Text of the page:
On the downside and especially looking onto our current society structures it is apparent that a money buys it all mentality or based on indirect network effect a monopoly structure can emerge . That would pose some risks especially if that monopoly takes control of vital elements and influences broadly. We see such a behavior already nowadays by certain media in certain countries.
To regain that trust, one proposal is the complete transparent society or digital freedom as anticipated by some. This is maybe more a society where influencers tend to live in, where all data is publicly shared. As such something like privacy does not really exists and all data is common good. By that the power of data for governments or companies that fosters some of the fear would be not given.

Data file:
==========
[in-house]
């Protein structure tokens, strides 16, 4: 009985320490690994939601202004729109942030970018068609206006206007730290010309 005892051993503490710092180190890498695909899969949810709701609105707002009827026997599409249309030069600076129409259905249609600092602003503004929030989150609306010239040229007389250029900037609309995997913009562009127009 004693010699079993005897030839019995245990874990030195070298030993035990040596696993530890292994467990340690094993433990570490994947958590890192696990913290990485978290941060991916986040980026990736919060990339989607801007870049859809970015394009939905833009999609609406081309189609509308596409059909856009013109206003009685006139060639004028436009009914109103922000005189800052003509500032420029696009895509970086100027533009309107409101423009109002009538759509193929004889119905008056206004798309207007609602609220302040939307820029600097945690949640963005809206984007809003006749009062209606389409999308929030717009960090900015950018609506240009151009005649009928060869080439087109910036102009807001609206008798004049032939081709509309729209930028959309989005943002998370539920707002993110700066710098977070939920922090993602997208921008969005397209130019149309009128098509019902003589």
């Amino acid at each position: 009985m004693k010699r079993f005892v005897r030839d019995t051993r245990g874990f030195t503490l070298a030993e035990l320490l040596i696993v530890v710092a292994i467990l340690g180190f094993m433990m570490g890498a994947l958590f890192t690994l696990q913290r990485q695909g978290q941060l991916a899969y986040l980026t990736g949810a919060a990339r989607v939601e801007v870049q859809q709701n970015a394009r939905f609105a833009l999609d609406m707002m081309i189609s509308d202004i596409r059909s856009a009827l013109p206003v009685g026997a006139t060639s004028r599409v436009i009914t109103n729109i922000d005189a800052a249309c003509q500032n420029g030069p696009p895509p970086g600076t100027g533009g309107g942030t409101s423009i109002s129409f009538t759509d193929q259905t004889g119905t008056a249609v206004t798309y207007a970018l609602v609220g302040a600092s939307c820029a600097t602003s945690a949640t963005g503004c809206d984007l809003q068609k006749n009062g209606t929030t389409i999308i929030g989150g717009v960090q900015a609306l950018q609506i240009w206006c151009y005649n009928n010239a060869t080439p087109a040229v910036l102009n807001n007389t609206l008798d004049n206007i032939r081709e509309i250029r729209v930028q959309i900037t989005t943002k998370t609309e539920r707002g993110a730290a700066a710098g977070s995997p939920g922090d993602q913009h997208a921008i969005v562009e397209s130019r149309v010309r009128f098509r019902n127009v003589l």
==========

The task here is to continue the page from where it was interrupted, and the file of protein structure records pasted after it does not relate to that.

Benjamin Dennhardt
7 months ago
Appreciate your thoughts and insight Benjamin Dennhardt, thanks and be safe, - Masarrat A 7 months ago
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New technologies, in my opinion, if designed with privacy by default and by design, will reduce new risks to that technology. The push to put new products into market without security is how and why we have catastrophic cyber events.
The simplicity of introducing privacy and data protection in the SLDC process will enhance and enforce the power of the new technologies.

Timothy Smit
7 months ago
Timothy Smit, question is are companies doing it. if some are, but how about the organizations who are taking advantage of this whole technology. That is the worry. - Masarrat A 7 months ago
If the organizations are in the EU, they are. Its the US and other geographic locations that need to adhere to these best practices. I agree with you on the concern of organizations taking advantage of the technology today. - Timothy 7 months ago
agree - Masarrat A 7 months ago

Have some input?